Earlier today, we covered the general layout of Missouri's 2013 recruiting class. Even if all four of the remaining (known) names on the board sign with Mizzou, this probably isn't going to be a Top 30 class. Considering where we thought this class might go over the summer (before the 5-7 season), that is disappointing.
That said, there are two ways to look at a recruiting class. Obviously point totals and star ratings give us a generally accurate view of the talent at hand, but how is that talent distributed? And how will it mesh with the current roster? For example, if you're loaded at linebacker and terribly thin at defensive tackle, it doesn't do you a lot of good if the four best-rated players in your class are all linebackers.
With that in mind, let's take a look at how Missouri has, or hasn't, addressed its current and future needs with the known members of the Class of 2013.
For each unit below, I'll define it as, in my own interpretation, a need or a luxury for the 2013 class.
Trent Hosick (*** 5.7)
Eddie Printz (*** 5.7)
You always need quarterbacks, of course. We know this. We especially know this after a 2012 season that saw Missouri terribly unsettled at the position for the first time since 2001. James Franklin is the presumptive starter for 2013, though that is certainly far from a guarantee. But in Hosick and Printz, new offensive coordinator Josh Henson has a wealth of diverse options at his disposal heading into what might be an entertaining competition in 2014 (unless, you know, Maty Mauk or Corbin Berkstresser runs away with job this year). Mauk is a Chase Daniel-esque* spread guy with running ability. Berkstresser and Printz are big-armed quarterbacks with decent mobility. Hosick is a Tebow* type, strong as an ox with decent fundamentals.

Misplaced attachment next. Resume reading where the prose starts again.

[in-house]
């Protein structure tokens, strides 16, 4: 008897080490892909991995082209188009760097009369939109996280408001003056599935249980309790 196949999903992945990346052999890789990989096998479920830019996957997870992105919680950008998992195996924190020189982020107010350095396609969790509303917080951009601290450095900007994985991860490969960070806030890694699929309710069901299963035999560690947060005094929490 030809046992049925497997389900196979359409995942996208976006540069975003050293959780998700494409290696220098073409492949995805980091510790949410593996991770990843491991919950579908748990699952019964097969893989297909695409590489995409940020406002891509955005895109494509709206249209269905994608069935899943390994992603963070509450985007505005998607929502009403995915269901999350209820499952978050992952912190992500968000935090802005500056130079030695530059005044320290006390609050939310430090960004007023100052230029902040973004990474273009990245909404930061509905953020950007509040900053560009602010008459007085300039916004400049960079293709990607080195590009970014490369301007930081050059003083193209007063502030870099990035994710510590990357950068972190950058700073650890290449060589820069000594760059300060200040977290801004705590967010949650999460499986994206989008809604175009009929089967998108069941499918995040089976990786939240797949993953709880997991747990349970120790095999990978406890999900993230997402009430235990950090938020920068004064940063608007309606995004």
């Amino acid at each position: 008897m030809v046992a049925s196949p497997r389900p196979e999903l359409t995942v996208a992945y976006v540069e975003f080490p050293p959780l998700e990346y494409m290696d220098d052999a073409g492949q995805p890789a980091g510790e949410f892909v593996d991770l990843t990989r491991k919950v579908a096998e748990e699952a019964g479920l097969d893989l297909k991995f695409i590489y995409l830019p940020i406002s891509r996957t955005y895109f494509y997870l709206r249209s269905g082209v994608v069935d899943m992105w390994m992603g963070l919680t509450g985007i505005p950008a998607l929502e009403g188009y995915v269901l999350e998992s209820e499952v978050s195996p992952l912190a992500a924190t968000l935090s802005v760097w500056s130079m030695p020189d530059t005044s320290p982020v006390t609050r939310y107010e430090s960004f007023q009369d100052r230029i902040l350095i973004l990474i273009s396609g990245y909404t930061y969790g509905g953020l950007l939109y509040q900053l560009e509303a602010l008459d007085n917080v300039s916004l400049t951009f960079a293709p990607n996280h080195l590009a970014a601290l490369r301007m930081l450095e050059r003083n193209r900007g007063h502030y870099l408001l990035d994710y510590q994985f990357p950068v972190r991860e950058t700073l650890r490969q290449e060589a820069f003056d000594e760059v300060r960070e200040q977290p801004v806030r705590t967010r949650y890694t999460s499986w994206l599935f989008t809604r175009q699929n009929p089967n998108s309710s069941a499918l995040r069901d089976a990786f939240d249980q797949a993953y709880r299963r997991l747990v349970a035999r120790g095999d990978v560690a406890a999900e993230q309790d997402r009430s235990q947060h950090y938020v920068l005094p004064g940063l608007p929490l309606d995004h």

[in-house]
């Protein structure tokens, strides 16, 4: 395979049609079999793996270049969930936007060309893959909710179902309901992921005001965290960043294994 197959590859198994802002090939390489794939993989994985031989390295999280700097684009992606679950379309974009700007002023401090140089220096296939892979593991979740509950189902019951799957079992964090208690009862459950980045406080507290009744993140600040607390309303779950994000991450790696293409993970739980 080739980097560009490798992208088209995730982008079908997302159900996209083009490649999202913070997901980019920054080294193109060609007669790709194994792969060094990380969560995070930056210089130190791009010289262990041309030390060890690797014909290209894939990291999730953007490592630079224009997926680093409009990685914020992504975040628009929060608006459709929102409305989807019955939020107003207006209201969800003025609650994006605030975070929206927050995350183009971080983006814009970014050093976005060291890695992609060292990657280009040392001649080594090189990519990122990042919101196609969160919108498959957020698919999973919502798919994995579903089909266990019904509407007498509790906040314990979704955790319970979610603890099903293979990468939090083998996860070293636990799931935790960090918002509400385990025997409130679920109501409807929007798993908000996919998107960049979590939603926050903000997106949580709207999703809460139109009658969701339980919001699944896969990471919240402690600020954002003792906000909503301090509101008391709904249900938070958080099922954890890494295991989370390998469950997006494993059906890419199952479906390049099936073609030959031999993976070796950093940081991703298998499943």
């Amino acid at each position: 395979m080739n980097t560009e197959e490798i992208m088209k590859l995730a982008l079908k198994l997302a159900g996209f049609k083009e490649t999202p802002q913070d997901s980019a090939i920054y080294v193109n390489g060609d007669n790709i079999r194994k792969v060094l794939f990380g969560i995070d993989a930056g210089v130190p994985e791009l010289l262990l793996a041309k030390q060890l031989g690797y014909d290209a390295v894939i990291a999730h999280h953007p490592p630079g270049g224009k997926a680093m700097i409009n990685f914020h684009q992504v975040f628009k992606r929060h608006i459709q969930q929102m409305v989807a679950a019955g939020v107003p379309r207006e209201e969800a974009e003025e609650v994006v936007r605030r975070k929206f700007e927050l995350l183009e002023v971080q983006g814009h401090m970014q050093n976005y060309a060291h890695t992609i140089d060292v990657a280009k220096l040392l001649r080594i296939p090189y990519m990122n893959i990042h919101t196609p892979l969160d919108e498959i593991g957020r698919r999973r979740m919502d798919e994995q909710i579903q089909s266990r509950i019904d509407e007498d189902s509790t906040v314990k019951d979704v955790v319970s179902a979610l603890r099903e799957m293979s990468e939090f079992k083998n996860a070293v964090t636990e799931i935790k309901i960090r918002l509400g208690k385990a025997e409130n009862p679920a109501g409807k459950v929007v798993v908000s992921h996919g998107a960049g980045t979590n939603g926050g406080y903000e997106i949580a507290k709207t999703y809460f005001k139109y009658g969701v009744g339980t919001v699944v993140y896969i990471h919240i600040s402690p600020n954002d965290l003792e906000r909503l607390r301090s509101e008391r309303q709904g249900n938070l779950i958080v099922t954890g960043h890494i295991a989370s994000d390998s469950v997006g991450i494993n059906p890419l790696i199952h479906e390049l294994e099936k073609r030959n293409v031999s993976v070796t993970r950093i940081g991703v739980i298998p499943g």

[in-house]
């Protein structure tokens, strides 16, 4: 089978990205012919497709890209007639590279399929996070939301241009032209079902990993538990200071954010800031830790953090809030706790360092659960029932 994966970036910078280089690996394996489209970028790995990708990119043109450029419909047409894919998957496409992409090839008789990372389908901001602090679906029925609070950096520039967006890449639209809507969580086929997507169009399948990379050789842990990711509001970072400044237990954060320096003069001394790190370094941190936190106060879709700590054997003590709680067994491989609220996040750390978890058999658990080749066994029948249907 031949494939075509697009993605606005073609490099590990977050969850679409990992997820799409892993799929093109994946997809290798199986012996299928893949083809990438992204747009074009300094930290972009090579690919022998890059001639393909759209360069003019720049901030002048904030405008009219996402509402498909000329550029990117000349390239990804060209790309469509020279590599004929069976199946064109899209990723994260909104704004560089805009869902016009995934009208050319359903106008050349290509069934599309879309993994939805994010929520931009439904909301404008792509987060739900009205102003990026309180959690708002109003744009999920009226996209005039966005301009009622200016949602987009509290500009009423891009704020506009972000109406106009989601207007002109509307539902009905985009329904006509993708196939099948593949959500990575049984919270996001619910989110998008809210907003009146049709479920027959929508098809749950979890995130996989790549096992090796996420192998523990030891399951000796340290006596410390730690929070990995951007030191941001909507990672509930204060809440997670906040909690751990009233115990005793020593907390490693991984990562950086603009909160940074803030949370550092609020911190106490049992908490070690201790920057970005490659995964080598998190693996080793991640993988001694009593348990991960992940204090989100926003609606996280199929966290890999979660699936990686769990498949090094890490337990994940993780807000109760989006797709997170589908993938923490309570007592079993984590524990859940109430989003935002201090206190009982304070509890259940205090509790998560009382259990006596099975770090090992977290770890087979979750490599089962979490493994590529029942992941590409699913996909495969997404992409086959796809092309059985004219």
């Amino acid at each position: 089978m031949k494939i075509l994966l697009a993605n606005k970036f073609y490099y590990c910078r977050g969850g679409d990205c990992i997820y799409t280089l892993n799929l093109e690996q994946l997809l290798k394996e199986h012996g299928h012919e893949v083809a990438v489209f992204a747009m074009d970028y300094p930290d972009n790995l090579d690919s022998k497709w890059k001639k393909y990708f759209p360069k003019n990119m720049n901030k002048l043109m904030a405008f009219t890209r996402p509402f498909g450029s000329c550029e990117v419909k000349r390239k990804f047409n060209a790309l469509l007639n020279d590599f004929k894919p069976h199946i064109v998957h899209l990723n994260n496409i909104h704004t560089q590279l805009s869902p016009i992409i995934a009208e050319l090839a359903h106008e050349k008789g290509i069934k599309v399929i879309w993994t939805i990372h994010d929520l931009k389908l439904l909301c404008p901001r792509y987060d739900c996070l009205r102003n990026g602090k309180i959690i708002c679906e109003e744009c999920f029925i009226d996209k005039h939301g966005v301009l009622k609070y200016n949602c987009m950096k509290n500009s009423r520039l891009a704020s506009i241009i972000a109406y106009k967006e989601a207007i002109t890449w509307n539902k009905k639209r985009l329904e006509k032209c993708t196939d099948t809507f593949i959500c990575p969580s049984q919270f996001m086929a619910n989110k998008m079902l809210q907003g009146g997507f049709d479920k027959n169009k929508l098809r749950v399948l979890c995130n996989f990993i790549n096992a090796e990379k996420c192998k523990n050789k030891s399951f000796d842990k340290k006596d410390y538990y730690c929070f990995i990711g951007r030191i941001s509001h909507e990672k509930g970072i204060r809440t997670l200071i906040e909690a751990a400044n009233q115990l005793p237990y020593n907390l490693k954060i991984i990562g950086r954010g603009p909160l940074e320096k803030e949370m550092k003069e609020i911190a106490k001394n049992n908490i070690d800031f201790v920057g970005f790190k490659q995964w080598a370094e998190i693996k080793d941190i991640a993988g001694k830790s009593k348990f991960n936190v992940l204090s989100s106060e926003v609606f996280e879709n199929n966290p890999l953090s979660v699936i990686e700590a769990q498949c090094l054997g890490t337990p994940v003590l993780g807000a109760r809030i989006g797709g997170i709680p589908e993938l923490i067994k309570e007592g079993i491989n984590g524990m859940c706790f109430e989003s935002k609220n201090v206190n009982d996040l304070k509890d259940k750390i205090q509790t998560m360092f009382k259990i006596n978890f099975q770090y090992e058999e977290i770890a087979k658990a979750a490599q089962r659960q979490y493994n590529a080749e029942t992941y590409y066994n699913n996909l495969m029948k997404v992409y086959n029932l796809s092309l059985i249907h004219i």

Need Addressed? Absolutely.
* I'm comparing these two to Daniel and Tebow in type only, not in quality. We obviously have no idea about their skill level just yet.
Running Back: Luxury
Chase Abbington (**** 5.8)
Potential Commits (1):
Ezekiel Elliott (**** 6.0)
With juniors Henry Josey and Marcus Murphy, sophomore Russell Hansbrough and redshirt freshman Morgan Steward in the mix, along with junior Greg White, Mizzou is good at running back in 2013 no matter who they do or do not add to the mix with this recruiting class. Chase Abbington has professed a desire to play this position -- and with his size, that is certainly a tantalizing thought -- but could just as easily end up at safety or, depending on how much weight he adds, any number of other positions. Abbington's draw is his athleticism, and it could go here or elsewhere.